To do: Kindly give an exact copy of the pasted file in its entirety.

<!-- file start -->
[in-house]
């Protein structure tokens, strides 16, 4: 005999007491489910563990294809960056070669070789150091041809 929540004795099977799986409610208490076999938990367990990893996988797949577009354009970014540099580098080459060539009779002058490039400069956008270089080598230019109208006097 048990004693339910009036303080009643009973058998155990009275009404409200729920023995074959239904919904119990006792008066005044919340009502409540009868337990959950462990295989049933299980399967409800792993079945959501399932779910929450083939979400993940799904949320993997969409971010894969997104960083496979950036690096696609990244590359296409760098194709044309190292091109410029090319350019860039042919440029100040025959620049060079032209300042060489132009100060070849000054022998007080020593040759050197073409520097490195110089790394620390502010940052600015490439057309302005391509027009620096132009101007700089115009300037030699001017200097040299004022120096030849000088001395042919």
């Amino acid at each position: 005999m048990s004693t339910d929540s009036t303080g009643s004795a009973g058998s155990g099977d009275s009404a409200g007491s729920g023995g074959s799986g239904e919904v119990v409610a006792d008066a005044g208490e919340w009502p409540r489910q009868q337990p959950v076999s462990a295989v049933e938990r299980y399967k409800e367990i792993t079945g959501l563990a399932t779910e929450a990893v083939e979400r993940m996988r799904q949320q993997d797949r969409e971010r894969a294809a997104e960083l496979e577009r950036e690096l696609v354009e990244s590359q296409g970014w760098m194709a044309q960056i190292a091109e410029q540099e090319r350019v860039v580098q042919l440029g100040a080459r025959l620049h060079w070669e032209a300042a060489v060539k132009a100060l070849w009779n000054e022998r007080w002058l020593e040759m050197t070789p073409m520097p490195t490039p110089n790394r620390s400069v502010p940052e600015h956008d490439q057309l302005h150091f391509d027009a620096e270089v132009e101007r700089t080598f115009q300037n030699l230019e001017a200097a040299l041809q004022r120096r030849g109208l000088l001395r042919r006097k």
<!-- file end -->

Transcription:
[in-house]
């Protein structure tokens, strides 16, 4: 005999007491489910563990294809960056070669070789150091041809 929540004795099977799986409610208490076999938990367990990893996988797949577009354009970014540099580098080459060539009779002058490039400069956008270089080598230019109208006097 048990004693339910009036303080009643009973058998155990009275009404409200729920023995074959239904919904119990006792008066005044919340009502409540009868337990959950462990295989049933299980399967409800792993079945959501399932779910929450083939979400993940799904949320993997969409971010894969997104960083496979950036690096696609990244590359296409760098194709044309190292091109410029090319350019860039042919440029100040025959620049060079032209300042060489132009100060070849000054022998007080020593040759050197073409520097490195110089790394620390502010940052600015490439057309302005391509027009620096132009101007700089115009300037030699001017200097040299004022120096030849000088001395042919």
């Amino acid at each position: 005999m048990s004693t339910d929540s009036t303080g009643s004795a009973g058998s155990g099977d009275s009404a409200g007491s729920g023995g074959s799986g239904e919904v119990v409610a006792d008066a005044g208490e919340w009502p409540r489910q009868q337990p959950v076999s462990a295989v049933e938990r299980y399967k409800e367990i792993t079945g959501l563990a399932t779910e929450a990893v083939e979400r993940m996988r799904q949320q993997d797949r969409e971010r894969a294809a997104e960083l496979e577009r950036e690096l696609v354009e990244s590359q296409g970014w760098m194709a044309q960056i190292a091109e410029q540099e090319r350019v860039v580098q042919l440029g100040a080459r025959l620049h060079w070669e032209a300042a060489v060539k132009a100060l070849w009779n000054e022998r007080w002058l020593e040759m050197t070789p073409m520097p490195t490039p110089n790394r620390s400069v502010p940052e600015h956008d490439q057309l302005h150091f391509d027009a620096e270089v132009e101007r700089t080598f115009q300037n030699l230019e001017a200097a040299l041809q004022r120096r030849g109208l000088l001395r042919r006097k």